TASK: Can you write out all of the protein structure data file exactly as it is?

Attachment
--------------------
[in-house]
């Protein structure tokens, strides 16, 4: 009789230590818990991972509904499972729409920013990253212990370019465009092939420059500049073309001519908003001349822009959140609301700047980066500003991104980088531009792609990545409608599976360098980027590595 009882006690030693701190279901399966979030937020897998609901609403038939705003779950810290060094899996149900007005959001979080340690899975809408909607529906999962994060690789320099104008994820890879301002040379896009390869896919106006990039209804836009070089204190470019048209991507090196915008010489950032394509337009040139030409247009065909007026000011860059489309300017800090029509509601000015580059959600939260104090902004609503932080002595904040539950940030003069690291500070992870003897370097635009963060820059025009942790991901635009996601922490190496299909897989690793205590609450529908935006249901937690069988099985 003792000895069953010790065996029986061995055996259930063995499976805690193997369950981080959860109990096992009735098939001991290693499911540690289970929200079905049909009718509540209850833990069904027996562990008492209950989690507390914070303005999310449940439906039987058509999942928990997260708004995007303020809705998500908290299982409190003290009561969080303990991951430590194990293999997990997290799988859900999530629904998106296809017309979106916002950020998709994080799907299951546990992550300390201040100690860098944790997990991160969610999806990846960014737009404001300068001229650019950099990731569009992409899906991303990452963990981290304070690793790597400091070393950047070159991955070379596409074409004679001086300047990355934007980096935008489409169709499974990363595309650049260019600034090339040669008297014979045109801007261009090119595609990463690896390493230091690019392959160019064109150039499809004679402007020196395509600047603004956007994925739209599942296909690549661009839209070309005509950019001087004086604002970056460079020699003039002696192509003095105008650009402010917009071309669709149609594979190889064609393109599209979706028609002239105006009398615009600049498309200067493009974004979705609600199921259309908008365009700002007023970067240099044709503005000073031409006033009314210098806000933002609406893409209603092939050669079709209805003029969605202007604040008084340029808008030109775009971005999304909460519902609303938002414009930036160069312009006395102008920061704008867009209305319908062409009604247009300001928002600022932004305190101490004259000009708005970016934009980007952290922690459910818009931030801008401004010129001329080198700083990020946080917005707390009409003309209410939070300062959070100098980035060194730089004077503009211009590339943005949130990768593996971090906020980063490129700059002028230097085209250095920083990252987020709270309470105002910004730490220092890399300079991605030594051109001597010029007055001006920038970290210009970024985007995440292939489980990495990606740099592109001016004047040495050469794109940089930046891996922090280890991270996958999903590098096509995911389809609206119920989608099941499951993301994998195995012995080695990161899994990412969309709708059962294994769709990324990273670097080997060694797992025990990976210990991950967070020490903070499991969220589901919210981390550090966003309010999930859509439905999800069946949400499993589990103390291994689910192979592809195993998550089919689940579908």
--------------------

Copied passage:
[in-house]
């Protein structure tokens, strides 16, 4: 009789230590818990991972509904499972729409920013990253212990370019465009092939420059500049073309001519908003001349822009959140609301700047980066500003991104980088531009792609990545409608599976360098980027590595 009882006690030693701190279901399966979030937020897998609901609403038939705003779950810290060094899996149900007005959001979080340690899975809408909607529906999962994060690789320099104008994820890879301002040379896009390869896919106006990039209804836009070089204190470019048209991507090196915008010489950032394509337009040139030409247009065909007026000011860059489309300017800090029509509601000015580059959600939260104090902004609503932080002595904040539950940030003069690291500070992870003897370097635009963060820059025009942790991901635009996601922490190496299909897989690793205590609450529908935006249901937690069988099985 003792000895069953010790065996029986061995055996259930063995499976805690193997369950981080959860109990096992009735098939001991290693499911540690289970929200079905049909009718509540209850833990069904027996562990008492209950989690507390914070303005999310449940439906039987058509999942928990997260708004995007303020809705998500908290299982409190003290009561969080303990991951430590194990293999997990997290799988859900999530629904998106296809017309979106916002950020998709994080799907299951546990992550300390201040100690860098944790997990991160969610999806990846960014737009404001300068001229650019950099990731569009992409899906991303990452963990981290304070690793790597400091070393950047070159991955070379596409074409004679001086300047990355934007980096935008489409169709499974990363595309650049260019600034090339040669008297014979045109801007261009090119595609990463690896390493230091690019392959160019064109150039499809004679402007020196395509600047603004956007994925739209599942296909690549661009839209070309005509950019001087004086604002970056460079020699003039002696192509003095105008650009402010917009071309669709149609594979190889064609393109599209979706028609002239105006009398615009600049498309200067493009974004979705609600199921259309908008365009700002007023970067240099044709503005000073031409006033009314210098806000933002609406893409209603092939050669079709209805003029969605202007604040008084340029808008030109775009971005999304909460519902609303938002414009930036160069312009006395102008920061704008867009209305319908062409009604247009300001928002600022932004305190101490004259000009708005970016934009980007952290922690459910818009931030801008401004010129001329080198700083990020946080917005707390009409003309209410939070300062959070100098980035060194730089004077503009211009590339943005949130990768593996971090906020980063490129700059002028230097085209250095920083990252987020709270309470105002910004730490220092890399300079991605030594051109001597010029007055001006920038970290210009970024985007995440292939489980990495990606740099592109001016004047040495050469794109940089930046891996922090280890991270996958999903590098096509995911389809609206119920989608099941499951993301994998195995012995080695990161899994990412969309709708059962294994769709990324990273670097080997060694797992025990990976210990991950967070020490903070499991969220589901919210981390550090966003309010999930859509439905999800069946949400499993589990103390291994689910192979592809195993998550089919689940579908």